Homeowners are spending more money per month than renters in every U.S. state, according to a recent CNBC report.
While price differences vary from state-to-state, homeowners with a mortgage are spending more each month than renters in all 50 states, the report found, citing data from the U.S. Census Bureau.
The Census Bureau’s 2013 – 2017 American Community Survey five-year estimates analyze more than 40 social, economic, housing and demographic topics, including homeownership rates and costs, health insurance, and educational attainment.
Homeownership costs increased 14 percent year-over-year in 2018 compared to just 4 percent for rent increases, according to CNBC. The difference in costs are in large part associated to increased expenses for maintenance, property taxes, repairs, and insurance, the report found.
The largest cost difference between owning and renting is in New Jersey where the median monthly cost for homeowners with a mortgage is $2,398 compared to a median rent cost of $1,249 for a difference of $1,149 per month. Arkansas boasts the smallest contrast between renting and owning with only a $330 difference.
In a similar but unrelated report, ATTOM Data Solutions found that renting is cheaper than buying a home in a majority of the largest U.S. counties.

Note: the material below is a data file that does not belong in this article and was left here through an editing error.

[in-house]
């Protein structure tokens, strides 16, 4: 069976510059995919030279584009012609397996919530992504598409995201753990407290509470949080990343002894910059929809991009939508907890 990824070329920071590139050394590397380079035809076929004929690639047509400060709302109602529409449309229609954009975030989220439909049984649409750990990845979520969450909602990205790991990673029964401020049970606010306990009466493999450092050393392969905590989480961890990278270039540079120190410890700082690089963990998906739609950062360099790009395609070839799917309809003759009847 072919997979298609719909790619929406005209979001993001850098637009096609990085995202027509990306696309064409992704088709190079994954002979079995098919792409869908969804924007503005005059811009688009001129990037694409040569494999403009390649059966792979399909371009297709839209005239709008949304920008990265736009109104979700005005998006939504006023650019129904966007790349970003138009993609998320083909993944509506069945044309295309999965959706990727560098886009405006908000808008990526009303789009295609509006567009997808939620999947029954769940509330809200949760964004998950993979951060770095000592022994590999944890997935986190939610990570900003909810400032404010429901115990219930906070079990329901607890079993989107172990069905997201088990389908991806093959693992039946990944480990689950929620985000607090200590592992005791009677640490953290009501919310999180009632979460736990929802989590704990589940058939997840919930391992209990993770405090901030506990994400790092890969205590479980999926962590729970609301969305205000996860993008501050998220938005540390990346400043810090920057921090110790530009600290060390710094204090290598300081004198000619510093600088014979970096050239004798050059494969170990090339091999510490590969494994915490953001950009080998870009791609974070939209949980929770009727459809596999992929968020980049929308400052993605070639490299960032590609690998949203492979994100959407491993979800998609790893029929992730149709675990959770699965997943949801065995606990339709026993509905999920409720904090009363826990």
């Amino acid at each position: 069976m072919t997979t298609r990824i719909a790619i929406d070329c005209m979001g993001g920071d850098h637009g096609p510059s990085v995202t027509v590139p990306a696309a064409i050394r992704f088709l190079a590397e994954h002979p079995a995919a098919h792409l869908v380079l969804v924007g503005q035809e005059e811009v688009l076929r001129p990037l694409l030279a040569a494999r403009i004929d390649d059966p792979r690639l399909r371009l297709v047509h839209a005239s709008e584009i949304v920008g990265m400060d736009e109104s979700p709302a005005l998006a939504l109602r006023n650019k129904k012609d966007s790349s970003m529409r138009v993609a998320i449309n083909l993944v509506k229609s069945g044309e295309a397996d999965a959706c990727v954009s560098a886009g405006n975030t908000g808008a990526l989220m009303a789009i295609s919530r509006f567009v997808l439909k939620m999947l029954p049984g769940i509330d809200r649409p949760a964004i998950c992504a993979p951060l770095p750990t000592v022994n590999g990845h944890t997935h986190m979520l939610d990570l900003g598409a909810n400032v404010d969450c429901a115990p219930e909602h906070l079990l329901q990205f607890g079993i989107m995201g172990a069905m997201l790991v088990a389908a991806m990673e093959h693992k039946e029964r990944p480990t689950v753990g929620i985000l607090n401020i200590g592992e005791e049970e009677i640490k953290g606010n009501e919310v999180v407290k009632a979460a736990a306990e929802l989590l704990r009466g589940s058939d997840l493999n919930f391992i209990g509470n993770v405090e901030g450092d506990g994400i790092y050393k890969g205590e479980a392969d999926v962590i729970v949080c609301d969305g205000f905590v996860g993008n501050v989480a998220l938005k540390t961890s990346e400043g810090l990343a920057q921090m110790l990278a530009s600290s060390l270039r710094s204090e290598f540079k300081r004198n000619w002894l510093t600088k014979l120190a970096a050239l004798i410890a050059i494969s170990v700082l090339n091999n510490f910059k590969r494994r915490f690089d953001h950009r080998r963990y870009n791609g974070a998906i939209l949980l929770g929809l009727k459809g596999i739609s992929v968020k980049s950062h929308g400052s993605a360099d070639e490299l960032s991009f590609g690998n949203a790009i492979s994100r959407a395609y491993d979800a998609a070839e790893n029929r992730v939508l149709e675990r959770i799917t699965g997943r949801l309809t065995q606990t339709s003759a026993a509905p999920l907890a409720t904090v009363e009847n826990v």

Renting a three-bedroom home is more affordable than buying a median-priced home in 442 of 755 U.S. counties — roughly 59 percent — that were analyzed for ATTOM’s 2019 Rental Affordability Report. The broad study incorporated fair market rent data for 2019 from the U.S. Department of Housing and Urban Development, wage data from the Bureau of Labor Statistics and public record sales deed data from ATTOM in 755 U.S. counties with sufficient home sales data, the real estate analytics company said.
ATTOM also found that renting is cheaper in the most populated U.S. cities. Renting is more affordable than buying a home in the United States’ 18 most populated counties, according to ATTOM. Renting is also cheaper in 93 percent of counties with a population of 1 million or more people, including Los Angeles County, California; Cook County, Illinois; Harris County, Texas; Maricopa County, Arizona, and San Diego County, California.